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Financial Watchdog Puts Pressure on Banks to Stop Fraud

A UK financial watchdog has put more pressure on banks to root out fraud, claiming they shouldn’t assume customer “gross negligence” is to blame.

Caroline Wayman, CEO of the Financial Ombudsman Service (FOS) said that in the disputes her organization is frequently called upon to settle, lenders often try to put the blame onto their customers.

However, unless they have the facts to back up their position, the FOS will usually rule that the financial institution has to pay up.

“Gross negligence is more than just being careless or negligent,” she wrote. “And as our case studies show, the evolution of criminals’ methods — in particular, their sophisticated use of technology and manipulative ‘social engineering’ — means it’s an increasingly difficult case to make.

Consumers in the UK lost £730m to scams last year, according to UK Finance. A third of these (£236m) were down to so-called “authorized push payment fraud” where the scammer tricks their victim into making payments to an account controlled by them.

According to Hannah Nixon, managing director of the Payment Systems Regulator, there were 43,875 reported cases of authorized push payment scams last year: 88% of victims were consumers, who lost an average of £2784 and the rest were businesses, who lost £24,355 on average per case.

The problem was exacerbated by the fact that banks had no measures in place to spot and block these fraud attempts, she said.

The regulator is now working on several initiatives to address the problem.

“These include guidelines to check the identity of people opening bank accounts to make it harder for fraudsters to open accounts that they use for scams; confirmation of payee, which will allow customers to verify that they are paying the person they want; and improved data sharing, which will mean banks can work together to respond to scams faster and more effectively,” said Nixon.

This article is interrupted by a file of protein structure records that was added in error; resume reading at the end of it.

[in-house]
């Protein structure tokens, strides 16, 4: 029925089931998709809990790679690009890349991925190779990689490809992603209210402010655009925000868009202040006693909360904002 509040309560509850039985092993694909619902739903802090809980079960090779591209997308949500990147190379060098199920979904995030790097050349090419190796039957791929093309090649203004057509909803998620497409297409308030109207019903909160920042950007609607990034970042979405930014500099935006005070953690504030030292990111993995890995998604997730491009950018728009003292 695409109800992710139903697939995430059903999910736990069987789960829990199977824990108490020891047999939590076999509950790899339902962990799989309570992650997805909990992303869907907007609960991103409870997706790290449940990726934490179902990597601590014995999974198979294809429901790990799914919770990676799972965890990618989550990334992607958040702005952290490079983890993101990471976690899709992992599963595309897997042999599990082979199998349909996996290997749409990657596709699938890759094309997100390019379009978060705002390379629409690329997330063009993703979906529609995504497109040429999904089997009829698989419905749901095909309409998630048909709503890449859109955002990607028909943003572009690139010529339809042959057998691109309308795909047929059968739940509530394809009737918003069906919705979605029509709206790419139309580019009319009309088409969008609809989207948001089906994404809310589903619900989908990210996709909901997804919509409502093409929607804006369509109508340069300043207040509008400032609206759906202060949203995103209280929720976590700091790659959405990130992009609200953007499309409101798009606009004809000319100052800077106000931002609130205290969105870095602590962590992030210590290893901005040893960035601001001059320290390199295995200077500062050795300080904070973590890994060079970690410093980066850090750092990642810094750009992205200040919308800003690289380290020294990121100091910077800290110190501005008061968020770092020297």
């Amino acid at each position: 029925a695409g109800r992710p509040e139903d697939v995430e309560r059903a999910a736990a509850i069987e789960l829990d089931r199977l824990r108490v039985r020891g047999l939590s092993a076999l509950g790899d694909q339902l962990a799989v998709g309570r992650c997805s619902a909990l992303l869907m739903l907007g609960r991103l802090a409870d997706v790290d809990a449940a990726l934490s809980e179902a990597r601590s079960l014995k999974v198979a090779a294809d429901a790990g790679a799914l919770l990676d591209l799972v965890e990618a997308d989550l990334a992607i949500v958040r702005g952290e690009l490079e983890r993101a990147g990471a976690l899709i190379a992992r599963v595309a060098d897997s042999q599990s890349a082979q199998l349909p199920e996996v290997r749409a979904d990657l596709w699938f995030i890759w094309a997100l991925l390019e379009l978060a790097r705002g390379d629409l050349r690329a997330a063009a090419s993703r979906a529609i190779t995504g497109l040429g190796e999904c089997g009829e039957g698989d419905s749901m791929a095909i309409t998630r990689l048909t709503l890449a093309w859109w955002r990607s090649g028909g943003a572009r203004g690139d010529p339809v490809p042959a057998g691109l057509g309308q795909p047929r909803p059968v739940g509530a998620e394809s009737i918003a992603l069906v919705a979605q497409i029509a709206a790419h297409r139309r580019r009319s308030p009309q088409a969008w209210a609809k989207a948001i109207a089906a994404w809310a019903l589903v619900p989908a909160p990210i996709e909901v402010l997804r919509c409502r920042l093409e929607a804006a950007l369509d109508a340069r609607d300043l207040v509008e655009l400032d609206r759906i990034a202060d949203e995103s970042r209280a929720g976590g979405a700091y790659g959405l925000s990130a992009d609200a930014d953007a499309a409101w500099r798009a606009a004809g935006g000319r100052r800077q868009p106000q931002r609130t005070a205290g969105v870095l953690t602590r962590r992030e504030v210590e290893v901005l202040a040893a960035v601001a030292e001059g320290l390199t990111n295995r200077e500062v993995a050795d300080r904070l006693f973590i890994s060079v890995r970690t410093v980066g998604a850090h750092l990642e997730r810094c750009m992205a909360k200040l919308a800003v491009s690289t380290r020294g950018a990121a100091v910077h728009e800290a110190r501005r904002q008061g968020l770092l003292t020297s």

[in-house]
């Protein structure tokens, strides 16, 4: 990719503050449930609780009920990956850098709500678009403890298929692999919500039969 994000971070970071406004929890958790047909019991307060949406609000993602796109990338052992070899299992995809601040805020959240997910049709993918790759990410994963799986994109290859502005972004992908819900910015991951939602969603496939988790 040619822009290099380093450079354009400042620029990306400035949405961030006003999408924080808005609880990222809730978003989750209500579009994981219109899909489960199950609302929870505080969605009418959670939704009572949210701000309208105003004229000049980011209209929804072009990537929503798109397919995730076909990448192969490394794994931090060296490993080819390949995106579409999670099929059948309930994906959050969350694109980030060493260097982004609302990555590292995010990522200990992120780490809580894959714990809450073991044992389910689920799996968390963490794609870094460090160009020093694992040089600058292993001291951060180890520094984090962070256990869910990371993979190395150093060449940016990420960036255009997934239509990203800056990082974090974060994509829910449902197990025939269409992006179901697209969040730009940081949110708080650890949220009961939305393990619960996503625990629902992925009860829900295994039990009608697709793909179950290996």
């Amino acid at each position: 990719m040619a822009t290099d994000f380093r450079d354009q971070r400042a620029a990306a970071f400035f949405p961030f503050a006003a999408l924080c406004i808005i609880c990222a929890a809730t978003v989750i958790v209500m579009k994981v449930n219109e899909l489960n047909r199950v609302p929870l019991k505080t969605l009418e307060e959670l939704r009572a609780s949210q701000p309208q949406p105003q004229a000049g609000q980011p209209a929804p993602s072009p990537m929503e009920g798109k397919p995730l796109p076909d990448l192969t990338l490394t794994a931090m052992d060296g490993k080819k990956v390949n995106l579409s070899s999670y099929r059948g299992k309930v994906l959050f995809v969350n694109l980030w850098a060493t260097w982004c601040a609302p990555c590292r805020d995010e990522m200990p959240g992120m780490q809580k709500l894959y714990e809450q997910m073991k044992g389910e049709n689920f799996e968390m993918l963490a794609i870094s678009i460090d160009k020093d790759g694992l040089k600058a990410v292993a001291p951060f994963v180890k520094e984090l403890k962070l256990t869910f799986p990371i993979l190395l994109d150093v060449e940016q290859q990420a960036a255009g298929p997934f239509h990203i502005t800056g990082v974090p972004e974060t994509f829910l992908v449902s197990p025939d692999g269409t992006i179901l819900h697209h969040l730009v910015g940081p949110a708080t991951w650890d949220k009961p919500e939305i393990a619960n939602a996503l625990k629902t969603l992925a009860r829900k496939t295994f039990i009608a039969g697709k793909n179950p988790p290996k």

“We also tasked the industry to work with consumer representative groups to produce a code that the industry must adhere to when people report scams. This will give everybody greater protection against this type of fraud – and victims a much better chance of being reimbursed.”

Most security experts agreed with the FOS that banks should get better at tracking fraud.

“Banks should take more responsibility for defending against cyber-attacks and also assume the role of educator, as they possess the relevant knowledge of emerging threats, as well as the most effective defense,” said Webroot director of threat research, David Kennerley.

Trevor Reschke, head of threat intelligence at Trusted Knight, added that government also has a role to play.

“Banks must become more active in defending their systems and their customers, investigating instances to force proper attribution, and deployment programs to stop remote access and data theft from their systems,” he argued. “However, governments are often forgotten in this equation: as banks are critical national infrastructure, this should be an issue tackled at state level to stop the degradation of the financial sector as a whole.”

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